appointment both proved failures. The first was for a treaty 
between the King and the City of London, which came to 
nothing owing to his letters being intercepted by Parliament. 
The second was when, the Marquis of Montrose having gained 
brilliant victories in Scotland, Digby made overtures to Leslie 
and other commanders of the Scottish forces on the Parlia- 
mentary side, with a view towards inducing them to join the 
King's party. The crafty Leslie, while pretending to listen 
to Digby, imparted their correspondence to the rebel leaders. 

From this time the fortunes of Charles were on the wane. 
The decisive battle of Naseby was the deathblow to the 
Royalist cause. In the following year Charles fled over the 
border to seek refuge with the Scots, and was treacherously 
handed over by them to the English Parliament. In January 
1649, having been brought before a Tribunal illegally ap- 
pointed by the Commons, he was condemned to death, and 
was beheaded on 30 January 1649. 

In October, 1645, Digby was appointed Lieutenant- 
General of all the Royal Forces north of the river Trent. In 
the same month he defeated four hundred of the rebels at 
Ferrybridge, in Yorkshire, capturing their arms and ammu- 
nition. This good fortune, however, did not last. He was 
defeated two days afterwards at Sherburn in Yorkshire, losing 
several officers and men. Many prisoners were taken, and 
his coach, in which was the Countess of Nithsdale, was cap- 
tured, and several of his papers fell into the hands of the 
enemy. This capture was considered of great importance 
by the Parliamentary party. Digby, who seems always to 
have had a faculty for making enemies, quarrelled with most 
of the officers of the King's Army. Owing to these dissen- 
sions he was obliged to retire from His Majesty's service, but 
still retained his Secretaryship of State. 

On relinquishing his command in the army, he went to 
Ireland, which was at this time in a state of rebellion, the 


rebels being under the direction and leadership of the Papal 
Nuncio. Digby, who never could remain for long inactive, 
at once conceived a plan for the pacification of the country. 

The Lord Lieutenant, the Marquis of Ormonde, was con-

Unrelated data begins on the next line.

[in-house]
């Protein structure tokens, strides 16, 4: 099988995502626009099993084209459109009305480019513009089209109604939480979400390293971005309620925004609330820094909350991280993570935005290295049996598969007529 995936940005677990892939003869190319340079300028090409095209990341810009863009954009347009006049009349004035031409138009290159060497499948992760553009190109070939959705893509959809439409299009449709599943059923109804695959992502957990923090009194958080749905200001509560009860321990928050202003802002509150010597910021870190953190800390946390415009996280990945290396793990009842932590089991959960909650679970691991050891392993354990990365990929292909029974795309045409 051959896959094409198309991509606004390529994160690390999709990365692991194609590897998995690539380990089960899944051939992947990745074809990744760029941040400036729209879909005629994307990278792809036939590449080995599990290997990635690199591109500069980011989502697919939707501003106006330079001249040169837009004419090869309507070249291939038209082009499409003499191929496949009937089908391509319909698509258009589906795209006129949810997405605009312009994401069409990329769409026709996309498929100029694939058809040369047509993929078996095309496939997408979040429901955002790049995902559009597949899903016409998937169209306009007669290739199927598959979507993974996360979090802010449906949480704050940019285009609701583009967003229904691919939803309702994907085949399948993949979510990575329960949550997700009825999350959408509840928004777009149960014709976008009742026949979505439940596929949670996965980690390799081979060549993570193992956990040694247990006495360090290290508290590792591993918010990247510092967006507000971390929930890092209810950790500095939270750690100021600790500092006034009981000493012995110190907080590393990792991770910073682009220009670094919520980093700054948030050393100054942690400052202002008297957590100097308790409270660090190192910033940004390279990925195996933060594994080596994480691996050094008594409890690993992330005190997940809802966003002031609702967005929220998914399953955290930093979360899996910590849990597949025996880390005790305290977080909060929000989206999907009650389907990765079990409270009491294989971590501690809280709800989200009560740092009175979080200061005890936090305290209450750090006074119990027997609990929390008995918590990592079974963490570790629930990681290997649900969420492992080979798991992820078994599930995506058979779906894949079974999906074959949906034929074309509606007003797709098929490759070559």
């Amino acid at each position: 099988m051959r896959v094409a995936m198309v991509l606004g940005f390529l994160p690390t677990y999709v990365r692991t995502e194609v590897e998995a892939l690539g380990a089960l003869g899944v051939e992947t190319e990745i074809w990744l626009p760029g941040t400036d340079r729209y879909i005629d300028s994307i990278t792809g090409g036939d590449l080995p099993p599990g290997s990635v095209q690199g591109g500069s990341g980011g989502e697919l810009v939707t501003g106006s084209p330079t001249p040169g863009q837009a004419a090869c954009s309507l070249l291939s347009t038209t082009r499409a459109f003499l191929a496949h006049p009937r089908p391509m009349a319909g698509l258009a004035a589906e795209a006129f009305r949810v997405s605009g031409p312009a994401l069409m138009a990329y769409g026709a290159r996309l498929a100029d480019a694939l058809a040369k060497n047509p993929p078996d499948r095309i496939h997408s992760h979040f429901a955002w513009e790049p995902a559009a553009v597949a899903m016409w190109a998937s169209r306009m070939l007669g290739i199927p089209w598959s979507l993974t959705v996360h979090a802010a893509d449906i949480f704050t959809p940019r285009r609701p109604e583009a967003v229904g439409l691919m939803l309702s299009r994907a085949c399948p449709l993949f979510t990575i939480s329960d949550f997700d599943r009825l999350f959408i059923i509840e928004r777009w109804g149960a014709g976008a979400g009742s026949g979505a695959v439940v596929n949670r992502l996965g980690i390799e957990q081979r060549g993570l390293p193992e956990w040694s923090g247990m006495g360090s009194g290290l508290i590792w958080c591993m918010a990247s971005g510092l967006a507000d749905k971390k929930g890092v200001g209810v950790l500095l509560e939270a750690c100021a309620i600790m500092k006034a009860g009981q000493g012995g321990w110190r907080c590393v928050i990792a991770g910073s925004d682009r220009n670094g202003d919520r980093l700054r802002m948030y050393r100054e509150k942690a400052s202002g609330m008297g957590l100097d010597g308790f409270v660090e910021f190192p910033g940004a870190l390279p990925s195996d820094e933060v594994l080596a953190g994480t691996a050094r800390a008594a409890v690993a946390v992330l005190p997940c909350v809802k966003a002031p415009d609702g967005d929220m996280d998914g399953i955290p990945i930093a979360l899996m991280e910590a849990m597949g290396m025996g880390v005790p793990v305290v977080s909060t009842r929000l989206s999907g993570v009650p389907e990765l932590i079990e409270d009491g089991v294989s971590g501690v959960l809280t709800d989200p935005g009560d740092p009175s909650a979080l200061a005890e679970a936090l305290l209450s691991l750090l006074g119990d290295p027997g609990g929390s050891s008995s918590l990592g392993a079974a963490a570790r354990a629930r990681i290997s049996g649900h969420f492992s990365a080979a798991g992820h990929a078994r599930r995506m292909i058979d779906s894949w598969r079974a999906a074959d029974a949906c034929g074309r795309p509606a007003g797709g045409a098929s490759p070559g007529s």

fined in the City of Dublin. The Prince of Wales had taken 
refuge in the Scilly Islands, whence he sent a message to 
Ormonde for one hundred men, as a guard to his person. On 
hearing this, Digby embarked for the Scilly Isles with two 
frigates which had been sent with the hundred men and 
supplies, intending to persuade the Prince to go to Dublin, 
believing that his presence there would compose the con- 
tending factions and reduce the kingdom. On his arrival in 
the ScUly Isles, he found that the Prince had gone to Jersey. 
Thither he followed him, and, presenting himself, laid his 
projects before him. The Prince replied that the proposals 
which Lord Digby set before him were too important to ad- 
mit of hasty decision, and that, moreover, the Queen had 
desired him to join her in France. This delay did not suit 
Digby, so he crossed over to France, determined to see the 
Queen herself and endeavour to persuade her to agree to his 
proposals. On his arrival in Paris, he immediately sought an 
audience of Queen Henrietta, and tried to persuade her to 
consent to his projects, but without success. He next ap- 
proached Cardinal Mazarin on the subject. The Cardinal 
treated him with great courtesy, and having enlarged on the 
French Government's inclination to assist King Charles, 
especially in Ireland, promised him money for that purpose, 
at the same time pointing out that as France was playing so 
important a part in favour of English and Irish Royalists, it 
was necessary that the Prince should reside in France. To 
this proposal Digby ultimately agreed, and set out again for 
Ireland, stopping on his way at Jersey, where he saw the Prince 
and gave him a letter from the Queen, urging him to join 
her in France. 

Lord Digby, together with Lord Jermyn and other lords, 
who constituted a Council of State, strongly advised him to 
accede to the Queen's wishes, with the result that the Prince 
finally consented and embarked for France. In Ireland, 
the Papal Nuncio, whom the rebels had made their leader, 
had broken and disavowed the Treaty of Peace which Digby 
had succeeded in bringing about. Affairs indeed were in such 
a hopeless state, that in spite of all his attempts to settle them 


advantageously to the Royal cause, he was obliged to let the 
Parliamentary Commissioners take over the Island in the 
name of the Parliament. 

He returned to France and again sought his friend Car- 
dinal Mazarin, who received him with all his former goodwill. 
At this time the Wars of the Fronde were disturbing France. 
With his usual impetuosity Digby at once decided to place 
himself at the service of the King of France, and not waiting 
for a commission, joined the King's forces as a volunteer.